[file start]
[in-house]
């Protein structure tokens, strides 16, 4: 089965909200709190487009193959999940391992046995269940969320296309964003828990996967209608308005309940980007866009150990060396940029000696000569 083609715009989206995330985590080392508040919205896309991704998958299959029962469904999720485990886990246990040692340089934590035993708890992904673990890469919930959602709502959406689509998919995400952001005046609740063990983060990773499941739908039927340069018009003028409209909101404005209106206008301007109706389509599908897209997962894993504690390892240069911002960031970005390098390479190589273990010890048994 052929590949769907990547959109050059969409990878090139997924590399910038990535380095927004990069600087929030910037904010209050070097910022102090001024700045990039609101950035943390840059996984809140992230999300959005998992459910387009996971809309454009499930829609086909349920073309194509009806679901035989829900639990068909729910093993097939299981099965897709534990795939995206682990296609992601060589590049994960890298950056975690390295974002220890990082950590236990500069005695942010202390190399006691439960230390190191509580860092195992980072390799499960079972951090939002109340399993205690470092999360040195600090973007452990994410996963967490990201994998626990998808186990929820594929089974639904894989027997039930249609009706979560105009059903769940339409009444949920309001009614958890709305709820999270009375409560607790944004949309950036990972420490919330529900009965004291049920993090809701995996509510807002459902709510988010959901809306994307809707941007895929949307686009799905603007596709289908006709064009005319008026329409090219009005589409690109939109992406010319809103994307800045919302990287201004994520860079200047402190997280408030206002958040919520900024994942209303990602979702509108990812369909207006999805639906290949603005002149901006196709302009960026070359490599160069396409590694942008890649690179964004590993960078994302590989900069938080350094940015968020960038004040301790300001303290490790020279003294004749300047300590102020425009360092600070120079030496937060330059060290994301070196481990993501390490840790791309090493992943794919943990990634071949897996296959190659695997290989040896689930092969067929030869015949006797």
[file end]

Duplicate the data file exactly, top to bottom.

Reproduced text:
[in-house]
């Protein structure tokens, strides 16, 4: 089965909200709190487009193959999940391992046995269940969320296309964003828990996967209608308005309940980007866009150990060396940029000696000569 083609715009989206995330985590080392508040919205896309991704998958299959029962469904999720485990886990246990040692340089934590035993708890992904673990890469919930959602709502959406689509998919995400952001005046609740063990983060990773499941739908039927340069018009003028409209909101404005209106206008301007109706389509599908897209997962894993504690390892240069911002960031970005390098390479190589273990010890048994 052929590949769907990547959109050059969409990878090139997924590399910038990535380095927004990069600087929030910037904010209050070097910022102090001024700045990039609101950035943390840059996984809140992230999300959005998992459910387009996971809309454009499930829609086909349920073309194509009806679901035989829900639990068909729910093993097939299981099965897709534990795939995206682990296609992601060589590049994960890298950056975690390295974002220890990082950590236990500069005695942010202390190399006691439960230390190191509580860092195992980072390799499960079972951090939002109340399993205690470092999360040195600090973007452990994410996963967490990201994998626990998808186990929820594929089974639904894989027997039930249609009706979560105009059903769940339409009444949920309001009614958890709305709820999270009375409560607790944004949309950036990972420490919330529900009965004291049920993090809701995996509510807002459902709510988010959901809306994307809707941007895929949307686009799905603007596709289908006709064009005319008026329409090219009005589409690109939109992406010319809103994307800045919302990287201004994520860079200047402190997280408030206002958040919520900024994942209303990602979702509108990812369909207006999805639906290949603005002149901006196709302009960026070359490599160069396409590694942008890649690179964004590993960078994302590989900069938080350094940015968020960038004040301790300001303290490790020279003294004749300047300590102020425009360092600070120079030496937060330059060290994301070196481990993501390490840790791309090493992943794919943990990634071949897996296959190659695997290989040896689930092969067929030869015949006797």